Pain in the English offers proofreading services for short-form writing such as press releases, job applications, or marketing copy. 24 hour turnaround. Learn More
Joined: August 20, 2012
Comments posted: 3
Votes received: 3
No user description provided.
"I was sat" is horrible but I've even heard BBC correspondents use it. Here in France there's the Academie Française to protect the language; but in the UK so many people have never learned English grammar at school. And now that there's something called "international English" - which I come across a great deal in the course of my work - the richness and precision of English is quickly going down the pan. The French resent the fact that English is the international language these days; I tell them be glad that it isn't their language which is being chewed up and spat out. Much of the problem comes from slang American I'm afraid, e.g. the use of "like" for "as if" or "as though". (An educated American friend confirms this.) Like is used before a noun: "He looks like a horse." Before a verb it's as if or as though: So "It looks like he's going to be late." doesn't sound right. We are losing much richness: the word "that" is used for "who" and for "which"; the word "which" is disappearing altogether in international speak.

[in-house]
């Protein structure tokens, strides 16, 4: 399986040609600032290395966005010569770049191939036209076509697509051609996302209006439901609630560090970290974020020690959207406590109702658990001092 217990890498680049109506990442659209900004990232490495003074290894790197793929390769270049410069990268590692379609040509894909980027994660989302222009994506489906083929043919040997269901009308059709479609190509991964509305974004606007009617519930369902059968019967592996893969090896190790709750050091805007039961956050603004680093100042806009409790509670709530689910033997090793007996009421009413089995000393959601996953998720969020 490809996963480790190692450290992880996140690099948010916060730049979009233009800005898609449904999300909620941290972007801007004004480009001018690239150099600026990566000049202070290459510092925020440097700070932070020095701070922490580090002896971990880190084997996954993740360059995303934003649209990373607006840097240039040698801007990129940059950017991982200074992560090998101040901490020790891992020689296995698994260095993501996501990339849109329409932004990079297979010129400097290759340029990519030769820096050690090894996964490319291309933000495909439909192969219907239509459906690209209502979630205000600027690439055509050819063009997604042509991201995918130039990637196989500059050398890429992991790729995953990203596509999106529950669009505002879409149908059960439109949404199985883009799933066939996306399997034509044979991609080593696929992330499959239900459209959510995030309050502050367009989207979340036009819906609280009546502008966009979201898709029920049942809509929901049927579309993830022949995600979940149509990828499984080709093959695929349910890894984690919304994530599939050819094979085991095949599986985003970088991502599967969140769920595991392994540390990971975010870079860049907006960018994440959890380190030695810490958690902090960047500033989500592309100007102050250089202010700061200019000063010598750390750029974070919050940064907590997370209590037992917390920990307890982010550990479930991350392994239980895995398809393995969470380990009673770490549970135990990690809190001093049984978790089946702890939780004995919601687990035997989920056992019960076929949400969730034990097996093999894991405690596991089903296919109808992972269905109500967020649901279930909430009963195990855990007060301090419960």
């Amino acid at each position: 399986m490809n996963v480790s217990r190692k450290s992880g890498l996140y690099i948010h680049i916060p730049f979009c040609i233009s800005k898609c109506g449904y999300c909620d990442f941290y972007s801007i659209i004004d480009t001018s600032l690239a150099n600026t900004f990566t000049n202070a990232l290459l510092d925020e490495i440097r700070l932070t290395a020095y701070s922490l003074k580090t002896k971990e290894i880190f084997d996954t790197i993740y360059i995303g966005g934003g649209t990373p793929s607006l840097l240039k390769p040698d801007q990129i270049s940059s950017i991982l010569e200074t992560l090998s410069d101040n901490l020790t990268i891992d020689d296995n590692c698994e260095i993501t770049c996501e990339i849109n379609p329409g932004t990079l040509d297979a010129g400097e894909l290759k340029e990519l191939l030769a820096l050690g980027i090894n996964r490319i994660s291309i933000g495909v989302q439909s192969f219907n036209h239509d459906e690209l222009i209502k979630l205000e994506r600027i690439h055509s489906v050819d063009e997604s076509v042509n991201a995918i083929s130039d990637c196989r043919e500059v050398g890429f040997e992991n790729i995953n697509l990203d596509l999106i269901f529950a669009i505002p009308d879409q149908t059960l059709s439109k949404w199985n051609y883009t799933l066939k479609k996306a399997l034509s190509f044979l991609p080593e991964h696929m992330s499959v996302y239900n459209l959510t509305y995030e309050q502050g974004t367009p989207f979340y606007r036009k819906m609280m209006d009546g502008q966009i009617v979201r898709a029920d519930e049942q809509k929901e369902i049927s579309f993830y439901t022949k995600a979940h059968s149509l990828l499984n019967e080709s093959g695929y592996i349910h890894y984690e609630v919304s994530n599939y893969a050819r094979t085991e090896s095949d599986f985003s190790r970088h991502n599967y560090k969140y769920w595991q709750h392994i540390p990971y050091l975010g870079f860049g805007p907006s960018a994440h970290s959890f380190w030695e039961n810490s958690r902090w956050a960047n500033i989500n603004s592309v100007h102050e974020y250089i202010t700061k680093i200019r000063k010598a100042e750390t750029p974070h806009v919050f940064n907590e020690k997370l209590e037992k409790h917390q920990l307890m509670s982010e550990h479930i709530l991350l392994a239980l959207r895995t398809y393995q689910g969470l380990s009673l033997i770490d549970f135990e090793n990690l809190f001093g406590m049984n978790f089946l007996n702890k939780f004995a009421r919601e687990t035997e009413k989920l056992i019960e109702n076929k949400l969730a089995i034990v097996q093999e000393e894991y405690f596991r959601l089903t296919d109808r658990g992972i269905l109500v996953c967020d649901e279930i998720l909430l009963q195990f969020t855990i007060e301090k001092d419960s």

August 22, 2012, 8:48am
Well, I'm a foreigner in France at the moment, but I'm not an expatriate because I'm still officially resident in Britain. The French are unlikely to have a headline beginning "Frogs..." but they might well have one beginning "Les Rosbifs...". One might well see a headline "Scots do well..." or "Welsh..." or "Northern Irish..." but "British do well..." sounds a bid odd and old-fashioned. "Great Britain does well..." is a bit of a mouthful and so would probably get reduced to "GB does well..." but some people don't like the term "GB" any more than others like "Brits" - so who to please?!
August 21, 2012, 12:01pm
I think hey is a horrible greeting, since in English English there's an implied exclamation mark, as with oi! As in "Hey you! Stop that!" So it's another importation from the States, as hi was originally, although hi is very widely used in Great Britain now.
August 20, 2012, 8:05am
©2017 CYCLE Interactive, LLC.All Rights Reserved.